Well, it took some time to find out. First off, cramming all that hardware into a mini-fridge is no mean feat. Secondly, building a computer without a case means building it without a front panel. Which, you know, means building it without a power switch. It took me a little while to properly wire up a switch of my very own that wouldn't short out the mainboard. Third, I was only able to purchase an upgrade edition of XP-Pro, rather than the standard "Windows XP-Pro Ridiculously Priced" edition. So, I had to install an old copy of Windows ME and then upgrade to XP-Pro. As some others have noted before, this can be a somewhat difficult process. Yet, as you can see, I did manage to get the system up an running on Windows ME and, shortly after, on XP-Pro.
As you can see, I once more had access to sophisticated temperature-monitoring and humidity control technology:
Ah, arm & hammer: is there no end to your uses?
And, just for fun, take a closer look at the actual guts of the IceBox Mk. II:
An advanced device, to be sure. So what happened? What sophisticated tests did I run to ascertain the value of the fridge? Eh. Not a lot, really. After all of that work, the damned thing started to over-heat before I could get an operating system fully installed. By my estimation with the refrigerator door closed the internal temperature rose by about ten degrees every five minutes. Since this rate of heating was largely the same even when the computer was idling (i.e. not doing much of anything except be switched on) I can only assume that attempting to play any sort of advanced game would cause catastrophic overheating. Certainly there are approaches to dealing with similar deficiencies in computers, but I don't think any of them are likely to prove helpful to me. So, in short, the effort to build a computer in a fridge must be reported as a failure. The only computers that can exist safely in such an environment are precisely those that do not require it in the first place.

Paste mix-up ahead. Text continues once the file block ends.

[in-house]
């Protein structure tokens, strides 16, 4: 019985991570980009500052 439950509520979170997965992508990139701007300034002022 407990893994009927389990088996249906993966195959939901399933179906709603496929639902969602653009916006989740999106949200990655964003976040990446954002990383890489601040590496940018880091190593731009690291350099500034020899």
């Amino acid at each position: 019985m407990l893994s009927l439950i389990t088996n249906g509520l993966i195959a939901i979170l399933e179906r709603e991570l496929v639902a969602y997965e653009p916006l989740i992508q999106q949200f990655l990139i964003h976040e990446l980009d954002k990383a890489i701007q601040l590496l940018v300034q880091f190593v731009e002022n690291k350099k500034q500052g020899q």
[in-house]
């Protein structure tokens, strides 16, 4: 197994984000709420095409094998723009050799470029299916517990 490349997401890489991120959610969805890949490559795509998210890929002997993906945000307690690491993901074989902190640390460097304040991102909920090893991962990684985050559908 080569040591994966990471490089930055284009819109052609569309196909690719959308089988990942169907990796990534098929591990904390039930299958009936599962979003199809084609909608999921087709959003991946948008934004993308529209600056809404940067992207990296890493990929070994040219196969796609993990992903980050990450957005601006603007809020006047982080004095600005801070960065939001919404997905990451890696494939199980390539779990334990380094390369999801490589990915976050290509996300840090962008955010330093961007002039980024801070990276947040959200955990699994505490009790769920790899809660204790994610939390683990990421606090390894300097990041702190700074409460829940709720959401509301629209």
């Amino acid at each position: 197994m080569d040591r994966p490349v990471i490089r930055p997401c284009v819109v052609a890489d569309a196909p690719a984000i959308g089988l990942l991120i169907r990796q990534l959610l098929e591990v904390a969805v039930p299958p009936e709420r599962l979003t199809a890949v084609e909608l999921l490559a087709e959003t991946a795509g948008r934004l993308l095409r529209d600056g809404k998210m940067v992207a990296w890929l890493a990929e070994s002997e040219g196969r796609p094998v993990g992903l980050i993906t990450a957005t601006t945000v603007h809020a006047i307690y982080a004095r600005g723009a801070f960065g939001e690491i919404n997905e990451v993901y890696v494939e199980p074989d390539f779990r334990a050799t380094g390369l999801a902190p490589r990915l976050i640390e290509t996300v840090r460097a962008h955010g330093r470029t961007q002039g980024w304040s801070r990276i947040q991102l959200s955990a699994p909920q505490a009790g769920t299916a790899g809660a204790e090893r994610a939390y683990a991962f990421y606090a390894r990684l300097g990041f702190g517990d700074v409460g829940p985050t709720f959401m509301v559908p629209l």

I suppose I should provide an epilogue to my little adventure, and tell you what has become of its players. The original stunt computer, having outlived its functionality, was retired to the verdant pastures of a distant landfill. There it will enjoy a well-deserved rest. The brave little computer that took its place inside the fridge was removed and built into a sexy little burnished aluminum case. It now serves as the primary computer for my Sainted Girlfriend who, even now, taps away at it in the other room. What does she do with such a mass of powerful equipment?
All I'm going to say is that she's getting suspiciously proficient at spider solitaire.
As for the fridge itself- I patched the hole I drilled in its side (using both dryer lint for insulation, and duct tape for the patch itself) and carted it into my office. There it will live out the remainder of its days as a graduate student fridge. Doubtless in time it will come to play host to the same creeping (and by "creeping" I mean "probably under sentient control") slime that carpets the majority of grad student fridges the world over. So, it will be abused, but well-loved. I suppose there are worse fates for a brave little refrigerator.
I hope you have enjoyed the ongoing, and now completed, saga of the IceBox. It's been a wild ride, but all good things must come to an end. Farewell, IceBox: you will always be near to our hearts.
And, as it happens, near to my lunch.